Pages in topic:   [1 2] >
Software localisation as a first job
Thread poster: Katrine McMillan
Katrine McMillan  Identity Verified
France
Local time: 23:35
English to French
Jun 7, 2008

Hello !

Recently, I have been contacted by an agency specialising in software localisation. Actually, they want some information concerning my experience and my work rate in this field. I have no experience at all in software localisation. All I know is that you have to bear in mind the local differences between the source language and the target language (for example, currency, time...) to render them in the proper way and that you have strings to translate and that therefore codes are characters are to be respected: IS THAT RIGHT ??

My questions are the following:

Even if I have no experience in software localisation, is it all the same possible to start right away?? Do I need an intensive training before or can I learn little by little and accept some little jobs in localisation for a start? Can I have an agreement with this agency as a novice at localisation?

I know that there are several interesting localisation software tools. Is it up the agency to choose them or must I buy one/some myself?

Supposing I was eventually offered a small job in software localisation, how much should I charge per hour? (or per character??) What work rate can I/they expect? (all I can tell you is that I have Trados 7.0). What main softwares/tools do I need? What must I bear in mind when asking this agency about the working conditions?

Thank you for giving me some advice !

Katrine


Direct link Reply with quote
 
Margreet Logmans  Identity Verified
Netherlands
Local time: 23:35
English to Dutch
+ ...
Book Jun 7, 2008

There's a book you ought to read:
A Practical Guide to Localisation, by Bert Esselink.

It will answer most of your questions and give you a good idea of what you need to know.


Direct link Reply with quote
 

Nicole Schnell  Identity Verified
United States
Local time: 14:35
English to German
+ ...
A tip Jun 7, 2008

Different operation systems use a different jargon (Mac, Windows, Linux..)

Try to stay concise and avoid exceeding the existing length of the text, especially with buttons. If the agency is good they will provide you with the number of characters allowed. Try to get screenshots of the existing software. CAT-tools are handy when it comes to consistency, however they don't make a translation better in quality. Personally, I prefer to write directly in the desired format. This way I have total control and everything will fall into place automatically.

You picked a tough one for your first job.


Direct link Reply with quote
 

Henry Hinds  Identity Verified
United States
Local time: 15:35
English to Spanish
+ ...
No experience Jun 7, 2008

If you have no experience at all in software localization it is unlikely that they will choose you. And in the unlikely event they did, it would be unprofessional to attempt something you do not know how to do.

Study up on it first and then try.


Direct link Reply with quote
 
Katrine McMillan  Identity Verified
France
Local time: 23:35
English to French
TOPIC STARTER
You must be right Jun 7, 2008

Henry Hinds wrote:

If you have no experience at all in software localization it is unlikely that they will choose you. And in the unlikely event they did, it would be unprofessional to attempt something you do not know how to do.

Study up on it first and then try.


All in all, I think you are right. That's why I am going to study the book that Margreet talked about (thank you!) first ...Of course I intended to be honest with my customer, I was just wondering how tough it was and if I could do some small jobs in that field first...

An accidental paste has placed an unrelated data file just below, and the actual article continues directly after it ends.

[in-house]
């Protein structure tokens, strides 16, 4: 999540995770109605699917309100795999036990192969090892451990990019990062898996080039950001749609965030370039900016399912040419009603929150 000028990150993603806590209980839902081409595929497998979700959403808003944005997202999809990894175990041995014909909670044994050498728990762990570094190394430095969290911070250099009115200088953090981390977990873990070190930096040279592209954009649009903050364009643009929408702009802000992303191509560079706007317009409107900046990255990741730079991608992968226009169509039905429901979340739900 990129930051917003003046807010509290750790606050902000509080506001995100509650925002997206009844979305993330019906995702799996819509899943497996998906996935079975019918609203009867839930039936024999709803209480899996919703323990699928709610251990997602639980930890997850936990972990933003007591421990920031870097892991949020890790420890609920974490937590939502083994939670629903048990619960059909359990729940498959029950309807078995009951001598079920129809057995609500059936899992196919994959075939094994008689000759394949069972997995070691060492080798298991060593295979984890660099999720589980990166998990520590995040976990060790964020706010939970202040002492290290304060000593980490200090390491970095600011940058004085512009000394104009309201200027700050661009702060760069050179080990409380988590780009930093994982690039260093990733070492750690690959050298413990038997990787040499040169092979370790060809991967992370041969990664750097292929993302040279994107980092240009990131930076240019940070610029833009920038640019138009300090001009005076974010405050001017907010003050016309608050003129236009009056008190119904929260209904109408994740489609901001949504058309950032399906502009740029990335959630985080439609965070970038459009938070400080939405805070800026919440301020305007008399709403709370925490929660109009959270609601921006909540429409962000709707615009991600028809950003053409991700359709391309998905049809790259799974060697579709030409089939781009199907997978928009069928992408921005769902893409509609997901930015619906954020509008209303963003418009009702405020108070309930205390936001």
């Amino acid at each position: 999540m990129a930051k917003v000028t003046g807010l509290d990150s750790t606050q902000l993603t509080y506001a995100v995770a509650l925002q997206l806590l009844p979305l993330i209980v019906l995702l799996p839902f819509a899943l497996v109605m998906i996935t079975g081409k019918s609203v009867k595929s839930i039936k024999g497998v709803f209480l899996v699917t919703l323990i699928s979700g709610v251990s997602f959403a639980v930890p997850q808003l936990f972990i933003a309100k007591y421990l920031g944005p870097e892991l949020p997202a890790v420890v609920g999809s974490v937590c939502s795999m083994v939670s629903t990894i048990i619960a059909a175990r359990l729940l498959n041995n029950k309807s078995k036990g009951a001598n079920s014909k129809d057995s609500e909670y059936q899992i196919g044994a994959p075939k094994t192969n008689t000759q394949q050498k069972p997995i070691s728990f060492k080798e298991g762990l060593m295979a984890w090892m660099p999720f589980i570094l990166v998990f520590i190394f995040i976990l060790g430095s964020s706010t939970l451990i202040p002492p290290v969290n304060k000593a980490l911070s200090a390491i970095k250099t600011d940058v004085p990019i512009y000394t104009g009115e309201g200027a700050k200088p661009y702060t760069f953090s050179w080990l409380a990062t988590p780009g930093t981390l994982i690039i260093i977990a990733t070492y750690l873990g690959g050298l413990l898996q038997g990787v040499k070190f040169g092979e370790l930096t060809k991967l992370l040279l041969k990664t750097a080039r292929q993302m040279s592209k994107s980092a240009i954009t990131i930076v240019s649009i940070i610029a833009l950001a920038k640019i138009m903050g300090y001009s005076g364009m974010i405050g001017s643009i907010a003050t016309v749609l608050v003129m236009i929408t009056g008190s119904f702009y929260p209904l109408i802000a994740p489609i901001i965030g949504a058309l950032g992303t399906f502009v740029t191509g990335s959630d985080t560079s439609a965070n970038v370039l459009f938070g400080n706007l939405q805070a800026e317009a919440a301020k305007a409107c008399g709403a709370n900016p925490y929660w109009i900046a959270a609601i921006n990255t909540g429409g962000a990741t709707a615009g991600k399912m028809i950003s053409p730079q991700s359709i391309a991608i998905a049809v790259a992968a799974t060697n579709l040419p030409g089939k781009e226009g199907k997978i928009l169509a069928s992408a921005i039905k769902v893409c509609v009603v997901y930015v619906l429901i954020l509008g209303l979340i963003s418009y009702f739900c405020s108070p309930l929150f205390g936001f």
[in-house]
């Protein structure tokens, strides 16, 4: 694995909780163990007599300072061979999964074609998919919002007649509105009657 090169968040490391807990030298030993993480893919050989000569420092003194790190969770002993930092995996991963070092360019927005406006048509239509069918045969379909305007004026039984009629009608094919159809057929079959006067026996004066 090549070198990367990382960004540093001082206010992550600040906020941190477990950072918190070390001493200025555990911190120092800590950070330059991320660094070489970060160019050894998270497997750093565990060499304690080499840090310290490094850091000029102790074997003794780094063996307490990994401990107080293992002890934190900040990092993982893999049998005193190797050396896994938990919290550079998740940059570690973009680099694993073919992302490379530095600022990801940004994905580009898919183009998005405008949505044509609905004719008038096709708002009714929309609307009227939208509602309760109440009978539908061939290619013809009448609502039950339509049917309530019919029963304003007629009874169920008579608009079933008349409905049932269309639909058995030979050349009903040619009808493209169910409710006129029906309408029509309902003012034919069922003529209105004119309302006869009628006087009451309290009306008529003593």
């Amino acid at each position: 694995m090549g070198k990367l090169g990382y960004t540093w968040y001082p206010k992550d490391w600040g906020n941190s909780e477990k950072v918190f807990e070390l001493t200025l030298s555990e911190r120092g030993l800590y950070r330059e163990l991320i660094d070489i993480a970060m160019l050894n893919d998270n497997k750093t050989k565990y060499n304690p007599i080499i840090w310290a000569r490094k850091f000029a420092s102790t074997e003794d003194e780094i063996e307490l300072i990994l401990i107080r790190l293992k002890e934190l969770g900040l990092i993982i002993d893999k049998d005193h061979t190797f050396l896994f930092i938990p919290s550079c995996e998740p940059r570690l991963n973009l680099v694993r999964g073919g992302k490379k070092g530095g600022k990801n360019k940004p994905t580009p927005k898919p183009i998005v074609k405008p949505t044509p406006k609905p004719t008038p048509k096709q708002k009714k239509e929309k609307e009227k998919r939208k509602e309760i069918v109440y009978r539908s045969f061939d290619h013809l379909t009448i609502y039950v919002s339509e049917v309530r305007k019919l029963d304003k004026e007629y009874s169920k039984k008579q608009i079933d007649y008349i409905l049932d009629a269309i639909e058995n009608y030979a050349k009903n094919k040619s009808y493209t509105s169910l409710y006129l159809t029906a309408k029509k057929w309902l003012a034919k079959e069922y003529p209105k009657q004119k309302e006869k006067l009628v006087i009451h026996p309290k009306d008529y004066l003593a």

Direct link Reply with quote
 
Katrine McMillan  Identity Verified
France
Local time: 23:35
English to French
TOPIC STARTER
Thank-you Jun 7, 2008

[quote]Nicole Schnell wrote:

Different operation systems use a different jargon (Mac, Windows, Linux..)

Try to stay concise and avoid exceeding the existing length of the text, especially with buttons. If the agency is good they will provide you with the number of characters allowed. Try to get screenshots of the existing software. CAT-tools are handy when it comes to consistency, however they don't make a translation better in quality. Personally, I prefer to write directly in the desired format. This way I have total control and everything will fall into place automatically.

Thank-you very much for these useful informations! You have been very helpful.


Direct link Reply with quote
 
Katrine McMillan  Identity Verified
France
Local time: 23:35
English to French
TOPIC STARTER
Good idea Jun 7, 2008

Margreet Logmans wrote:

There's a book you ought to read:
A Practical Guide to Localisation, by Bert Esselink.

It will answer most of your questions and give you a good idea of what you need to know.


In fact I have already heard about this book, so I am decided to buy it this time! Thank-you.


Direct link Reply with quote
 

Marina Soldati  Identity Verified
Argentina
Local time: 19:35
Member (2005)
English to Spanish
+ ...
Have a look here Jun 7, 2008

Hi Katrin!

Margreet Logmans wrote:

There's a book you ought to read:
A Practical Guide to Localisation, by Bert Esselink.

It will answer most of your questions and give you a good idea of what you need to know.


You might want to have a look here:

http://books.google.com.ar/books?id=JwGUS1Bt36YC&dq=practical%20guide%20to%20localisation&pg=PP1&ots=1knB482hFC&sig=MHfIYKkprwqI7_x269Jz3_VOwTA&hl=es&prev=http://www.google.com.ar/search?hl=es&q=Practical+Guide+to+Localisation&btnG=Buscar+con+Google&sa=X&oi=print&ct=title&cad=one-book-with-thumbnail#PPA65,M1

Regards,
Marina


Direct link Reply with quote
 
Tobia P
English to Italian
other localization resources Jun 8, 2008

You might find this course material from Kent State University quite useful:

You might also want to check the following Microsoft resources. Whether you like them or not, they have set some standards that those working in localization might need to be aware of:


Tobia

PS It look slike the BBcode adds a space to the URLs that point to a specific page, breaking them, so I'll paste them here: